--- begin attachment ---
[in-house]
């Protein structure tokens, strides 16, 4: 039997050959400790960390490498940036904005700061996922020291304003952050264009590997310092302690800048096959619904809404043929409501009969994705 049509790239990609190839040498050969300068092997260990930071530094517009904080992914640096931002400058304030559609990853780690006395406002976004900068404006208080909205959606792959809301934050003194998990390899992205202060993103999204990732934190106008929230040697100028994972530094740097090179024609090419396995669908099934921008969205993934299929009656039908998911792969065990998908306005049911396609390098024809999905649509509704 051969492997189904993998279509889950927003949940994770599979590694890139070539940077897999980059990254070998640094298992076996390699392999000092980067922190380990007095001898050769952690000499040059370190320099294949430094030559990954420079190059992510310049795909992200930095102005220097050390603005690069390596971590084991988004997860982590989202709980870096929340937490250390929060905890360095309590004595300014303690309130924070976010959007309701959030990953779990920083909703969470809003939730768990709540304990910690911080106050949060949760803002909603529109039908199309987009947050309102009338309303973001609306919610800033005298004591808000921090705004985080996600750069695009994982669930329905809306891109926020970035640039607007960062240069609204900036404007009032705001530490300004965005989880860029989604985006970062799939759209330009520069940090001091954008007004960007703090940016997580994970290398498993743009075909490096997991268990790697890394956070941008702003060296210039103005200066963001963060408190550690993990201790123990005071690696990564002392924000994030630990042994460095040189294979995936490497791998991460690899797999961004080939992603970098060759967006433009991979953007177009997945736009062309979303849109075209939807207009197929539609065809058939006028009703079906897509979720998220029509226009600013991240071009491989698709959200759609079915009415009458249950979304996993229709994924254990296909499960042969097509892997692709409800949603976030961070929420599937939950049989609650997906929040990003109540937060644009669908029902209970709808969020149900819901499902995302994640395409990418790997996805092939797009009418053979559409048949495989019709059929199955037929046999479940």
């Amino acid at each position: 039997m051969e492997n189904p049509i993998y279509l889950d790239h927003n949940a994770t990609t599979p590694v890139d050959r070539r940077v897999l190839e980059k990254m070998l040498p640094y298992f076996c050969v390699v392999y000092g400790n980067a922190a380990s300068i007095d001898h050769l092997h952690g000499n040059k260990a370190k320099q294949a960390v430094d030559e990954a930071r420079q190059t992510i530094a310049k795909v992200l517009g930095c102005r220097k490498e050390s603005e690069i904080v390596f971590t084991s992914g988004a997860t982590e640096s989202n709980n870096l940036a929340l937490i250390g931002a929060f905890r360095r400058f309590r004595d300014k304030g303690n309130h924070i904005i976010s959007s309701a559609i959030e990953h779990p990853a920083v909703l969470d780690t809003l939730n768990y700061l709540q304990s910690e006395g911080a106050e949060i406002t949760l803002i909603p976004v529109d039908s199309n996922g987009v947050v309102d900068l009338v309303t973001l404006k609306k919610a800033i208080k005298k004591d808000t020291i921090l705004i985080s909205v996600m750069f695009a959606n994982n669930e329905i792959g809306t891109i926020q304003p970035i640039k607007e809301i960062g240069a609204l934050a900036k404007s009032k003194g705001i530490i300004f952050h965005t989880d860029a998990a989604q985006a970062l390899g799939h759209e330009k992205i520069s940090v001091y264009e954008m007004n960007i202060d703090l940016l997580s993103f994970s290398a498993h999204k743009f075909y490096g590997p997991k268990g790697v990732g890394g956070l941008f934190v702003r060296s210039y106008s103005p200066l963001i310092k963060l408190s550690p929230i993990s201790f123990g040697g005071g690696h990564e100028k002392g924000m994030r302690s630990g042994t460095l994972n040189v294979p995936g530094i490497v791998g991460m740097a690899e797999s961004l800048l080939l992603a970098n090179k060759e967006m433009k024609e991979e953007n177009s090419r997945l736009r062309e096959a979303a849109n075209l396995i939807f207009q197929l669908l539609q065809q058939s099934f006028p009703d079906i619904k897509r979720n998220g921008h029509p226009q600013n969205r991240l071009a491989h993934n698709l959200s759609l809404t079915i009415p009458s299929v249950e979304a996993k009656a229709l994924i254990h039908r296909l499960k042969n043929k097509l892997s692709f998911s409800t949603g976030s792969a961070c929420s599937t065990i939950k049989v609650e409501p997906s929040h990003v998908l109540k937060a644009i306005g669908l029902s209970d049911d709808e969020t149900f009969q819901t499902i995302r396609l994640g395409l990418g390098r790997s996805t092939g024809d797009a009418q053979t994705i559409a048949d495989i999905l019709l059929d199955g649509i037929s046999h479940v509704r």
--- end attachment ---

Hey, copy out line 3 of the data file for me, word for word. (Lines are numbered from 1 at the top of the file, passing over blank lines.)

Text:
């Amino acid at each position: 039997m051969e492997n189904p049509i993998y279509l889950d790239h927003n949940a994770t990609t599979p590694v890139d050959r070539r940077v897999l190839e980059k990254m070998l040498p640094y298992f076996c050969v390699v392999y000092g400790n980067a922190a380990s300068i007095d001898h050769l092997h952690g000499n040059k260990a370190k320099q294949a960390v430094d030559e990954a930071r420079q190059t992510i530094a310049k795909v992200l517009g930095c102005r220097k490498e050390s603005e690069i904080v390596f971590t084991s992914g988004a997860t982590e640096s989202n709980n870096l940036a929340l937490i250390g931002a929060f905890r360095r400058f309590r004595d300014k304030g303690n309130h924070i904005i976010s959007s309701a559609i959030e990953h779990p990853a920083v909703l969470d780690t809003l939730n768990y700061l709540q304990s910690e006395g911080a106050e949060i406002t949760l803002i909603p976004v529109d039908s199309n996922g987009v947050v309102d900068l009338v309303t973001l404006k609306k919610a800033i208080k005298k004591d808000t020291i921090l705004i985080s909205v996600m750069f695009a959606n994982n669930e329905i792959g809306t891109i926020q304003p970035i640039k607007e809301i960062g240069a609204l934050a900036k404007s009032k003194g705001i530490i300004f952050h965005t989880d860029a998990a989604q985006a970062l390899g799939h759209e330009k992205i520069s940090v001091y264009e954008m007004n960007i202060d703090l940016l997580s993103f994970s290398a498993h999204k743009f075909y490096g590997p997991k268990g790697v990732g890394g956070l941008f934190v702003r060296s210039y106008s103005p200066l963001i310092k963060l408190s550690p929230i993990s201790f123990g040697g005071g690696h990564e100028k002392g924000m994030r302690s630990g042994t460095l994972n040189v294979p995936g530094i490497v791998g991460m740097a690899e797999s961004l800048l080939l992603a970098n090179k060759e967006m433009k024609e991979e953007n177009s090419r997945l736009r062309e096959a979303a849109n075209l396995i939807f207009q197929l669908l539609q065809q058939s099934f006028p009703d079906i619904k897509r979720n998220g921008h029509p226009q600013n969205r991240l071009a491989h993934n698709l959200s759609l809404t079915i009415p009458s299929v249950e979304a996993k009656a229709l994924i254990h039908r296909l499960k042969n043929k097509l892997s692709f998911s409800t949603g976030s792969a961070c929420s599937t065990i939950k049989v609650e409501p997906s929040h990003v998908l109540k937060a644009i306005g669908l029902s209970d049911d709808e969020t149900f009969q819901t499902i995302r396609l994640g395409l990418g390098r790997s996805t092939g024809d797009a009418q053979t994705i559409a048949d495989i999905l019709l059929d199955g649509i037929s046999h479940v509704r």